“That don’t make a bit of sense, Virgil. Why would someone steal a body?”
            “I don’t know. But they sure as heck did.”
            ‘I take it Floyd helped with the layin’ out,” I said, referring to Virgil’s assistant.
            “Course he did.”
            “Maybe he moved the body and you looked in the wrong coffin.”
            He peered at me as though my remark was the most idiotic he’d ever heard. “Why would he do that? I know which casket I put her in.”
            I shrugged. “Just a thought.”
(Want more? The Bartered Body is available from, or and from many other booksellers)

Thursday, February 7, 2019

Excerpt From a Favorite Novel

All writers have favorites among their books. One of mine is Watch The Hour. It's a tale of conflict between miners and mine owners in the 1870s in Pennsylvania's anthracite coal region.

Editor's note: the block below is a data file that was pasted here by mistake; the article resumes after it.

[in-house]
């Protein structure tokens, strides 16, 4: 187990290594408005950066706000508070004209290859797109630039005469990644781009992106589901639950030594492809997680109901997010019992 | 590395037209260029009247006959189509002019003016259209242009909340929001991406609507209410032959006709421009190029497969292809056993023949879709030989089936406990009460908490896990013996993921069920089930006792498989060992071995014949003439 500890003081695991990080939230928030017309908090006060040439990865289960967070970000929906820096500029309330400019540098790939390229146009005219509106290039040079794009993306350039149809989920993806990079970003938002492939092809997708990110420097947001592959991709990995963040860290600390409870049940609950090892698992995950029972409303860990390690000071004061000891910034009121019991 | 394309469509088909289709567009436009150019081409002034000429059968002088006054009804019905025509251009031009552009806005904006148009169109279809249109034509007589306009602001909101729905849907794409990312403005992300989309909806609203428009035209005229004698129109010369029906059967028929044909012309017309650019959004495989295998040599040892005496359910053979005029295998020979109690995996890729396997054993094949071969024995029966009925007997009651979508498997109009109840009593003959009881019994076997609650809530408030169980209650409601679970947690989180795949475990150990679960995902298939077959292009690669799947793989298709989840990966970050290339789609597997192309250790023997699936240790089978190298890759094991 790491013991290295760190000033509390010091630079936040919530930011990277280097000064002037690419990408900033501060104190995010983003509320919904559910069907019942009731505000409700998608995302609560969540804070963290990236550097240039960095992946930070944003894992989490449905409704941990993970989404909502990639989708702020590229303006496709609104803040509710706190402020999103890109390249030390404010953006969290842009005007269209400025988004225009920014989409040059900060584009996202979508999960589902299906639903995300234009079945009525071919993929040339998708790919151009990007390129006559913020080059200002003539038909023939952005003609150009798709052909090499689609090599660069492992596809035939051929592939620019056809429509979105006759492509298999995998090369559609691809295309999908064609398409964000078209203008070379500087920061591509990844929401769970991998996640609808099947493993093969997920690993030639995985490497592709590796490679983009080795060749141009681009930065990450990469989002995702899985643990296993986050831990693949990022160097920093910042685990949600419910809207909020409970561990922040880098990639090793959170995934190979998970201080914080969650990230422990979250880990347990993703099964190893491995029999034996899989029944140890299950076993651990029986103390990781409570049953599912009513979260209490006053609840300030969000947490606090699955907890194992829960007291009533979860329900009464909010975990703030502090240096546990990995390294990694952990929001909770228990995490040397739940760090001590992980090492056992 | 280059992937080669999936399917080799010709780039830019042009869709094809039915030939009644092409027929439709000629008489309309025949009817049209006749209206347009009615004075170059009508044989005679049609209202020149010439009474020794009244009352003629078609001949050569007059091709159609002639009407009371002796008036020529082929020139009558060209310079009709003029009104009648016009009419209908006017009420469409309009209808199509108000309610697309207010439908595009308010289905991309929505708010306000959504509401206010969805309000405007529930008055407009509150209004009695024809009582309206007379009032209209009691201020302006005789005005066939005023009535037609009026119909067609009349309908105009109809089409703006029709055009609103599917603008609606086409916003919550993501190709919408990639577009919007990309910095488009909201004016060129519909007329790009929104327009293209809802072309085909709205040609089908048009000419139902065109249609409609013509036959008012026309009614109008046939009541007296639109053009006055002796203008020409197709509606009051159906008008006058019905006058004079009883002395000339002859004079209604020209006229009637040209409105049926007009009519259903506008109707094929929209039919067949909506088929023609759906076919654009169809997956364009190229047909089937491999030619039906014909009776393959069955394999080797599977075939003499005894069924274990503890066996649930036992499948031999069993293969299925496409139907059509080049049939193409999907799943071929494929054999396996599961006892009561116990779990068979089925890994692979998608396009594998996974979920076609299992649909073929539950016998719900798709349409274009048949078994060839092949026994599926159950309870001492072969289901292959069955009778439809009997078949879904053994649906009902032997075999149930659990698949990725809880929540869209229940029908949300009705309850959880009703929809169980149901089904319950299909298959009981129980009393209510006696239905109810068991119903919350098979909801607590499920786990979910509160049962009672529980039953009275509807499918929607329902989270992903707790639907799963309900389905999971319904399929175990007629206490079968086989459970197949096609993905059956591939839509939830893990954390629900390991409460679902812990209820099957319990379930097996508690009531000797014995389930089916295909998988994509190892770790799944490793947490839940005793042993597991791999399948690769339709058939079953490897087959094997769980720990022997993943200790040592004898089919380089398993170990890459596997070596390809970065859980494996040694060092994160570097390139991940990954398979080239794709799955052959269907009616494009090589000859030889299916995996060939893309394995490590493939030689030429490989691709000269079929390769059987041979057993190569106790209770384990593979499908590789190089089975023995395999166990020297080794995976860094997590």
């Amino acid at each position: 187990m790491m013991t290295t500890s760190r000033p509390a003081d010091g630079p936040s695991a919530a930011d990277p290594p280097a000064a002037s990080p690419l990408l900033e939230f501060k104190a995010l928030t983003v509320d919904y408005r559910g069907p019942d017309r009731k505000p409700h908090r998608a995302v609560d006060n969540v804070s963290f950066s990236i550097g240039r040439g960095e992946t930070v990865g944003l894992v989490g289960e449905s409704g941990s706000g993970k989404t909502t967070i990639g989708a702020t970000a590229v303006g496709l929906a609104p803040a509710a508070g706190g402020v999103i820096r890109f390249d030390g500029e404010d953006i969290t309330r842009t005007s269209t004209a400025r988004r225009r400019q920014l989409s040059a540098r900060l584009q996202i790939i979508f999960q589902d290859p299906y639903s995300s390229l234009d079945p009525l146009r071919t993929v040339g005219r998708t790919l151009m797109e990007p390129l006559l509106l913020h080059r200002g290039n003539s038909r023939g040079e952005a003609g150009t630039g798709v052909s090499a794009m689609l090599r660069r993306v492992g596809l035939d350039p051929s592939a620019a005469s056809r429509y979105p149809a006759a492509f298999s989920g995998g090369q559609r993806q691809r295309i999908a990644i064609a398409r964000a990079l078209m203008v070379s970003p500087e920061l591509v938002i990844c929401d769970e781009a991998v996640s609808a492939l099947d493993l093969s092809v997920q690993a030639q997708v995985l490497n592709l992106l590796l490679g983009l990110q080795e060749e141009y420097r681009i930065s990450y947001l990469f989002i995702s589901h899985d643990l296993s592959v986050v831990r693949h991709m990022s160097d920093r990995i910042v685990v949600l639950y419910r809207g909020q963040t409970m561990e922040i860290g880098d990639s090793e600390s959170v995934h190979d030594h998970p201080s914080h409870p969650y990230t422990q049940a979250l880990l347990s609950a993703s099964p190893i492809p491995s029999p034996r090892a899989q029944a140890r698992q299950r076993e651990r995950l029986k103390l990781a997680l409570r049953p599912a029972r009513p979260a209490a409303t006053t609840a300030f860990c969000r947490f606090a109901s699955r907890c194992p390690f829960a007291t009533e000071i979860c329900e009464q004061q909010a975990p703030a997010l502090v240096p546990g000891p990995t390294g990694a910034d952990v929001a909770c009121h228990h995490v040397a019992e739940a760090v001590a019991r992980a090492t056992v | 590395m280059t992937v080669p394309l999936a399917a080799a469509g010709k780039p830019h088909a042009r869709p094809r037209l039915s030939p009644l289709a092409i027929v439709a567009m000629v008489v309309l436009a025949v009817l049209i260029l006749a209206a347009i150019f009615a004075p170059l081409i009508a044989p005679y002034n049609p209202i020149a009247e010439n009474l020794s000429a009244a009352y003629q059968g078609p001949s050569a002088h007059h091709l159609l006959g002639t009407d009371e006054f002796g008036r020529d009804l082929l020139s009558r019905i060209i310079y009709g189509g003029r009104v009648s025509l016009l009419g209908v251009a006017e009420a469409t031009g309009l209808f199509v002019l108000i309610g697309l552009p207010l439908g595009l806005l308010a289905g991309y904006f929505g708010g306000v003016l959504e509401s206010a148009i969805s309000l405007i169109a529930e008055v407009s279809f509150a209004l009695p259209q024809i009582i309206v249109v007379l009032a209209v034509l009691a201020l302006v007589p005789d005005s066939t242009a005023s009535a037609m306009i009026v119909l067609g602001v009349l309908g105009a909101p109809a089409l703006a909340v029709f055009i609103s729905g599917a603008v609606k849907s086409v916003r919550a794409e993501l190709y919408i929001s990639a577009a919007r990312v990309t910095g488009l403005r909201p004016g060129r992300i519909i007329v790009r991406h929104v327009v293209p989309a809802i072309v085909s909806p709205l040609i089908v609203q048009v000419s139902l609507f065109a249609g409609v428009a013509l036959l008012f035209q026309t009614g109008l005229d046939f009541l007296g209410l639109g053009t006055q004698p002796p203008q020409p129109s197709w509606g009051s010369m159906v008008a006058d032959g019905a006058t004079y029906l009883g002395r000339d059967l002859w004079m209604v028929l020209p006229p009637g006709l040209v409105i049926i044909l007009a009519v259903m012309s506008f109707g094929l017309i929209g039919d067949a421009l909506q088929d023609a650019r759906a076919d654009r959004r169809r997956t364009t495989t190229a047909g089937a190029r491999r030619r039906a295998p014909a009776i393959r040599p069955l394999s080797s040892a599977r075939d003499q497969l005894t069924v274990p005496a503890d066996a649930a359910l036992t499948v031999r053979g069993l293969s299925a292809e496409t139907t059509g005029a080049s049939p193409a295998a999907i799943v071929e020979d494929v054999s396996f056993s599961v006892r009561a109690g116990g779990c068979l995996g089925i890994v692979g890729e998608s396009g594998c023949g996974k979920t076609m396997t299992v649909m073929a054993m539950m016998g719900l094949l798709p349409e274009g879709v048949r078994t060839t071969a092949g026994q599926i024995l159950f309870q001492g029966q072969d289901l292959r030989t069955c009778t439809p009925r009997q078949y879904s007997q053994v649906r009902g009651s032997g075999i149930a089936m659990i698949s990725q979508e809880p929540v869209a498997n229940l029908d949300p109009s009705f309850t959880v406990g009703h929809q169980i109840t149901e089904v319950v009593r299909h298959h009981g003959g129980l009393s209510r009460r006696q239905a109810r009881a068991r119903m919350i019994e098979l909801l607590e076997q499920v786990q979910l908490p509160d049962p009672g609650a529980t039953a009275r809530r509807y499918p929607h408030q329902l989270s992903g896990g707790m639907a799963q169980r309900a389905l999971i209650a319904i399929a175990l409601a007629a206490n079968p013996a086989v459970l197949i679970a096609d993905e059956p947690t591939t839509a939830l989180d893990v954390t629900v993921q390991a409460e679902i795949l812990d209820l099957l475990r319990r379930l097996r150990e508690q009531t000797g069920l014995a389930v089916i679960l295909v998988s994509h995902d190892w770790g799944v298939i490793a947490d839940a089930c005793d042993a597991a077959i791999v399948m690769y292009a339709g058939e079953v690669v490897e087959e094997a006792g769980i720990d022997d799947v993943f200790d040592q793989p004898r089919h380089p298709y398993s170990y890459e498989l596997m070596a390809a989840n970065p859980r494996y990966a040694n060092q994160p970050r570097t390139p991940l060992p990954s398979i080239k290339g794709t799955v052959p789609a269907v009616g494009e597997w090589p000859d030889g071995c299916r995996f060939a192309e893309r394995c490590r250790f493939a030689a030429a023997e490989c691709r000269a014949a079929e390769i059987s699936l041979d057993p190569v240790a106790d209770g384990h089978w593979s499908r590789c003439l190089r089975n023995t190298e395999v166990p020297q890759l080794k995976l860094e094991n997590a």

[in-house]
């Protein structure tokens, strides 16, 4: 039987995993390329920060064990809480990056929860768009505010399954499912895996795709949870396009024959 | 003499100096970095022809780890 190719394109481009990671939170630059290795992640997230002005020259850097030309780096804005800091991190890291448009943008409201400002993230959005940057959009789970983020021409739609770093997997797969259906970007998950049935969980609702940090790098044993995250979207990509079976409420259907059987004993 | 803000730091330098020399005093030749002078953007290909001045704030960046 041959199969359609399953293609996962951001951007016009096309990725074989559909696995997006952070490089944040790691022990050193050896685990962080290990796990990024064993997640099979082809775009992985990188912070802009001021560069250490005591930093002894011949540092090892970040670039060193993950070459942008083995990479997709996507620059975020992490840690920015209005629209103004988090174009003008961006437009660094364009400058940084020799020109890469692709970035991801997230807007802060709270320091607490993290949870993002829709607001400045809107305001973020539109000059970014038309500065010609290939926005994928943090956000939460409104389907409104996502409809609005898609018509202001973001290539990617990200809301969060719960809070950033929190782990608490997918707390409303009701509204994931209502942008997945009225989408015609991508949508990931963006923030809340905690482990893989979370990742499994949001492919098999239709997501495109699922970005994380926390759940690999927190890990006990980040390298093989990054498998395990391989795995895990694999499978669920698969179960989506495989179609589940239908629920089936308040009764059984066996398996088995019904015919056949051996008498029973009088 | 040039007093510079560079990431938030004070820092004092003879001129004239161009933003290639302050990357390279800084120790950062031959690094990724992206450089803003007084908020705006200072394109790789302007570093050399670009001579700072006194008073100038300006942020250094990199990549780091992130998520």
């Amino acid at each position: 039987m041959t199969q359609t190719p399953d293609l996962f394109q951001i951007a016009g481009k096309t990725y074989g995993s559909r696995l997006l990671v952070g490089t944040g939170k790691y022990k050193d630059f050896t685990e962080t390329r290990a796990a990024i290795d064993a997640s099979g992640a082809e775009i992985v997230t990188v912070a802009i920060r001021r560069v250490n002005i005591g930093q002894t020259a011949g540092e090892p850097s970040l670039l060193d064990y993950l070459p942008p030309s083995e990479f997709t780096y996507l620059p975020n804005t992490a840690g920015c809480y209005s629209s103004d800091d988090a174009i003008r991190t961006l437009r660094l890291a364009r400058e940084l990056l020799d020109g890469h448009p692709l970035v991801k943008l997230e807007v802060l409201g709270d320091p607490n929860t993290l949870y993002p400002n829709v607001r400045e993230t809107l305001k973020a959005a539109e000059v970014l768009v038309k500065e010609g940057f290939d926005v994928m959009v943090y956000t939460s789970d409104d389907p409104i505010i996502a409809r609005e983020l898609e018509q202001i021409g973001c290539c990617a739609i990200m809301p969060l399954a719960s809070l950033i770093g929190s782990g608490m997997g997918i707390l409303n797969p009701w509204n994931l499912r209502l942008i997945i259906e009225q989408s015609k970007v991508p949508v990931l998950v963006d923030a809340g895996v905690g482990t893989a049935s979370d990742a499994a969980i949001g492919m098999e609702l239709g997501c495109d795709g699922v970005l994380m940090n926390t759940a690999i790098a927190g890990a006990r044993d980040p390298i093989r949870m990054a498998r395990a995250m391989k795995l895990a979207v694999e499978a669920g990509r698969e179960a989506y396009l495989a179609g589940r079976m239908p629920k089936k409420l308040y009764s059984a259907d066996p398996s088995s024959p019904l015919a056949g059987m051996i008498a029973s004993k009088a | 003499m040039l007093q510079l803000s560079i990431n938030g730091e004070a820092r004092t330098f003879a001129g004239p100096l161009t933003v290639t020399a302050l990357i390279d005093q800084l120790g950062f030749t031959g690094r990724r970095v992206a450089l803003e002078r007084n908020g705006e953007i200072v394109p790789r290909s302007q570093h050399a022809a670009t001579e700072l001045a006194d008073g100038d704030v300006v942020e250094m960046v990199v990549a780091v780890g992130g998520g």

I'm offering here a short excerpt from the book. McHugh, Haley and Farrell, miners accused of ties to the Molly Maguires, have escaped from jail and jumped a train, hoping to elude pursuers:
The conductor approached and McHugh slunk deeper into the seat. He felt Haley stir beside him and Billy Farrell gave a little sigh.
"You're tickets, gents," the conductor said as he stood over them.
"We already gave 'em," Haley said.
"That's right," McHugh added. "We paid when we got on."
Up front, the engineer blasted on his whistle and the train swayed and rocked a bit as it rounded a curve somewhere along the line to Arahpot. McHugh felt the sweat beading on his forehead.  He'd told Haley it wouldn't work.
The conductor exhaled sharply as he stood braced on his big feet before them. "Gentlemen," he said, "I'm the conductor, and you have not paid me for your fare."
"Maybe it was the other one," Billy told him.
"There ain't no other one. There's just me, and you boys didn't pay me."
McHugh jumped up and seized the man by the collar. Billy stood up and took the man's arm on the other side. "Look," McHugh told him, "we don't want no trouble. We just need to catch a ride with you for a ways."